Biélutine & Élégies
Clément Cogitore

Cinémathèque Robert-Lynen, Paris
Tuesday, December 13th, 2016

Clément Cogitore, Élégies, 2014. HD video, 6'. Courtesy of the artist & Galerie Eva Hober

Biélutine immerse ourselves in the universe of Ely and Nina Biélutine, in the heart of their Moscow apartment immersed in an obscure light of another time, responding to the many works of art that populate the place. Clément Cogitore met this couple who would own one of the largest collections of Renaissance art, including sculptures by Michelangelo, paintings by Leonardo da Vinci and Titian. How could such a collection of works have been gathered together by these two enigmatic characters? We shall know no more, barely Ely Biélutine evokes a Venetian and art-lover father. The camera is placed on the objects—the gilded frames of the paintings, the marble busts or the crystal glasses of this incredible collection—spanning the walls of this old apartment where Nina and Ely live surrounded by their cats, their artworks and unusual stuffed animals whose function remains mysterious. Around a crepuscular meal watered with vodka, Ely evokes miliary specialists or astronaut Neil Amstrong without his speech really making sense and failing to reveal the mystery of this couple whose existence seems detached from all material reality. Only his aphorisms seem to make resonate the mystery of the world and the emptiness of the human condition: "all life is only a vast comedy."
Élégies ma short film presented in the hall of the Cinémathèque, shows a concert of music a priori far removed from the out-dated atmosphere of the Biélutine apartment but the tension that emanates from this massed crowd, waiting for the beginning of the concert, and the lyricism of the reading of the Élegies de Duino by Rainier Maria Rilke enters in resonance with the first film.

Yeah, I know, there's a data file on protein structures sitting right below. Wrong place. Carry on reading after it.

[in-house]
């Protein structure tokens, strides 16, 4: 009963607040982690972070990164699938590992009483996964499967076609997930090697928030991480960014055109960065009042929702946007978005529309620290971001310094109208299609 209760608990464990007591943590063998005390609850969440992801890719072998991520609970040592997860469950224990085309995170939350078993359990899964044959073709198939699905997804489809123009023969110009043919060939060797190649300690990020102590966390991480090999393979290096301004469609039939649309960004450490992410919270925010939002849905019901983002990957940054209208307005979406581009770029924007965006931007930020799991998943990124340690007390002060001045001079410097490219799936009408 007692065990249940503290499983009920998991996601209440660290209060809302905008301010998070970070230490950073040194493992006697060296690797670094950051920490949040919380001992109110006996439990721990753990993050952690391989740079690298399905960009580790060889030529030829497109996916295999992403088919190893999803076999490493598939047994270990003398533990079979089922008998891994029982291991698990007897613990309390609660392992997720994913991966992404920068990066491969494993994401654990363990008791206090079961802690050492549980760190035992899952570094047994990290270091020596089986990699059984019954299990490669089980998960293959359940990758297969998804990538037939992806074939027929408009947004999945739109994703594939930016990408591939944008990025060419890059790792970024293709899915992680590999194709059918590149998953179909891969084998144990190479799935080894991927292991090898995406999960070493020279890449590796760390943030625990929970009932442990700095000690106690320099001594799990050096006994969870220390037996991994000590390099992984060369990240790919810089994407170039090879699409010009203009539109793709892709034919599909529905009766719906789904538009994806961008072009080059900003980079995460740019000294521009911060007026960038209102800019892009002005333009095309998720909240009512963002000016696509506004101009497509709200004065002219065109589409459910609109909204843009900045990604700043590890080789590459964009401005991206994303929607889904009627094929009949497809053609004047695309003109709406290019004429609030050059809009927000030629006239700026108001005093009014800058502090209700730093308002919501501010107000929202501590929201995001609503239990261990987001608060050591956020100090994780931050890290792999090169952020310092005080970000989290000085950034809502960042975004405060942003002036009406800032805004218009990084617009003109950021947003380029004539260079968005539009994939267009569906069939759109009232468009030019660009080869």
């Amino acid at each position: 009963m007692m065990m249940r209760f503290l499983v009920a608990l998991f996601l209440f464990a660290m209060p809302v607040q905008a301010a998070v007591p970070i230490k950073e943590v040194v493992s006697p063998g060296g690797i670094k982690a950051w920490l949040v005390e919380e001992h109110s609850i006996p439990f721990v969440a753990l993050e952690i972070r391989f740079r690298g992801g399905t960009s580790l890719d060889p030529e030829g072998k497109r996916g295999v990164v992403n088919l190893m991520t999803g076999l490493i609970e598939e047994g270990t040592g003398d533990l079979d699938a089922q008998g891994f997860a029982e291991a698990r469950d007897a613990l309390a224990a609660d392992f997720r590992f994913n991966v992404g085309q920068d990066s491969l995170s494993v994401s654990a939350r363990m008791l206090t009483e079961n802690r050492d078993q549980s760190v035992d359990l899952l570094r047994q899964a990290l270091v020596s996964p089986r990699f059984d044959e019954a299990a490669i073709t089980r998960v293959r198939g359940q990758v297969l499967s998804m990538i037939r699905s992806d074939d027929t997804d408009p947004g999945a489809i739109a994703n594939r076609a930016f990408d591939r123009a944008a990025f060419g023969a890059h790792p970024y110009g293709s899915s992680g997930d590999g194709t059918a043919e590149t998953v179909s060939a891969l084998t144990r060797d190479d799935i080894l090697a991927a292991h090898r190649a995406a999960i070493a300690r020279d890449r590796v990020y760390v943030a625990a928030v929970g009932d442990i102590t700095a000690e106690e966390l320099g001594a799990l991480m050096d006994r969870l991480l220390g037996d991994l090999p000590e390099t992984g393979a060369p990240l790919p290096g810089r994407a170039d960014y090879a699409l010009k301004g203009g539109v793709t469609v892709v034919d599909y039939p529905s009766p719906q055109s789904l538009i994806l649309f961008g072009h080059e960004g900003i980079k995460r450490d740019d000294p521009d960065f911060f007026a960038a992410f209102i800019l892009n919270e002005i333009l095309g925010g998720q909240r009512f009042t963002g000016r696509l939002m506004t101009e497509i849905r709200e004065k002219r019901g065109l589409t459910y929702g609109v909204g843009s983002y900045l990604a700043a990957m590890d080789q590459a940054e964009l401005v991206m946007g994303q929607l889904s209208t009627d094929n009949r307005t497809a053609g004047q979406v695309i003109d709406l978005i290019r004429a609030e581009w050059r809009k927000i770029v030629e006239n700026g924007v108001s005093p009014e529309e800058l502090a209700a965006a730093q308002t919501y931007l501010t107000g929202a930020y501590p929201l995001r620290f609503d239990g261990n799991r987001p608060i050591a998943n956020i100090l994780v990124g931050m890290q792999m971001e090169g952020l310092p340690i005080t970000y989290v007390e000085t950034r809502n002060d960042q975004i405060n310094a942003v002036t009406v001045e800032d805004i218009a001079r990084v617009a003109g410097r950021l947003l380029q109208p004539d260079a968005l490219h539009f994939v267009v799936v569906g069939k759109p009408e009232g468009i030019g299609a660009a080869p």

Like in his films Ni le Ciel Ni la Terre (2015) or Un Archipel that earned him the 2016 Ricard Award, Cogitore's magnetic work oscillates between elliptic narratives and an off-fantastic field, never solved and digging a part of mystery, the slow progression of the unknown, a constant interrogation.

Born in 1983, Clément Cogitore lives and works between Paris and Strasbourg. After studying at the École supérieure des arts décoratifs de Strasbourg and at the Fresnoy-Studio national des arts contemporains, he develops a practice halfway between cinema and contemporary art. Combining films, videos, installations, and photographs, his work questions how men cohabit with their images. His films have been selected at numerous international festivals (Cannes, Locarno, Lisbon, Montreal) and have been rewarded on several occasions. His work has also been shown and exhibited in numerous museums and art centers (Palais de Tokyo, Centre Pompidou, Paris; Haus der Kulturen der Welt, Berlin; The Museum of Fine Arts, Boston; the Museum of Modern Art, New York). In 2015 his first feature film Ni le ciel ni la terre was awarded the Gan Foundation Prize at the Cannes Film Festival–Critics' Week and nominated for the César for Best First Film. In 2016 he received the 18th Prize of the Fondation d'Entreprise Ricard for contemporary art.